We’ve all had the experience of rereading a book after many years and discovering a different book from the one we remember. The knock-out stunner has become a simplistic dud, or the ho-hum classic has been transformed into a profound statement touching our deepest hopes or fears. What’s actually changed, of course, are the times, and the reader’s experience.
It just happened to me again, rereading Albert Camus’ The Plague after 40-odd years.
Back then, Camus was most famous for The Stranger. I read The Plague after he won the Nobel Prize (1957), and shortly before he was killed in a auto accident (1960) at age 47. The book had come out just after World War II, when devastated Europe was still full of refugees and holocaust survivors, stuck in border camps or wandering, in search of lost loved ones. The U.S.A. was comparatively unscathed. Moreover, we were the good guys, the Marshall Plan saviors of foreign friends and ex-enemies. We weren’t about to call ourselves war criminals for dropping atom bombs on Japan, but we already had a healthy peace movement against ever doing it again. When I read The Plague, we were beginning to come up out of the McCarthy witch hunts, having avoided fatal persecutions. The Cold War dragged on, but we were prosperous, and had not yet heard of a place called Vietnam.
Living in that climate (and still under age 30), I saw The Plague as an allegory of World War II, an indictment of previous wars, and a protest against any future war, which, we feared, would surely turn atomic.
I took note of the various characters and their symbolic roles: Dr. Rieux, the narrator and soft-spoken healer; Father Paneloux, the priest who gives the usual sermon explaining the epidemic as God’s punishment for unspecified sins, then loses his faith; the visiting journalist, Lambert, outraged, trying to escape when the town is quarantined; and the one happy citizen as the death count rises, Cottard, a criminal on the run, who delights in seeing everyone else feeling just as he does in normal times—scared, suspicious of everyone, isolated, grieving, cornered, hopeless.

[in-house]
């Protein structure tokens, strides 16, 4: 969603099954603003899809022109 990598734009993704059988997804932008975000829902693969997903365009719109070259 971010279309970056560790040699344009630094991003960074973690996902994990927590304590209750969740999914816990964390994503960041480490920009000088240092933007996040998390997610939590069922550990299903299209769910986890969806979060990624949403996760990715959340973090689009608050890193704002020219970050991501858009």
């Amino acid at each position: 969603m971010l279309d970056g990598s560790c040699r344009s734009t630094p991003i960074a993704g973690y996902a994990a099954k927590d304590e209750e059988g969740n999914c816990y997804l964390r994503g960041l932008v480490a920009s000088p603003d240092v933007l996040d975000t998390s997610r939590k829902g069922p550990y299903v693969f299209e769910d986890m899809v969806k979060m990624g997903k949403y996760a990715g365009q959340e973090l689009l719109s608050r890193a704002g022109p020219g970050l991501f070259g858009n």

In that first reading, what had I made of the newcomer to town, the enigmatic, self-exiled Jean Tarrou?
Jean who? I had completely forgotten Tarrou. Even though Dr. Rieux bases much of his narrative on notes from Tarrou’s journal. Even though Tarrou and Rieux become friends and co-workers in plague relief. Even though, near the end of the novel, the two men have a conversation in which, from Tarrou, comes the uncompromisingly moral voice of Camus spelling out his disturbing challenge to us. Had I forgotten Tarrou because the times and my age made me unable or unwilling to take in his words?
Let me quote just a few bits of Tarrou’s statement to Rieux (not enough to spoil the book if you haven’t read it.) “When I was young I lived with the idea of my innocence.” He describes his sudden realization of institutionalized evil in the world—a plague he is determined to devote his life to fighting. Only after many years had passed, he says, he lost his illusions about his innocence and about the true effects of his actions. “I came to understand that I, anyhow, had had plague through all those long years in which paradoxically enough, I’d believed with all my soul that I was fighting it . . . I have realized that we all have the plague . . . I have lost my peace. And today I am still trying to find it . . . each of us has the plague within him; no one, no one on earth is free from it. We must keep endless watch on ourselves lest in a careless moment we breathe in somebody’s face and fasten the infection on him . . . it’s a wearying business, being plague-stricken. But it’s still more wearying to refuse to be. The good man is the man who has the fewest lapses of attention. “
I’m older, feeling less “innocent” in my intentions or actions, and living in different times. Above all I am living in what seems to be a very different U.S.A. Perhaps I’m simply able to take in more of what Camus is telling me.
Read The Plague. I’m not saying it’ll give you any comfort. Read it anyway.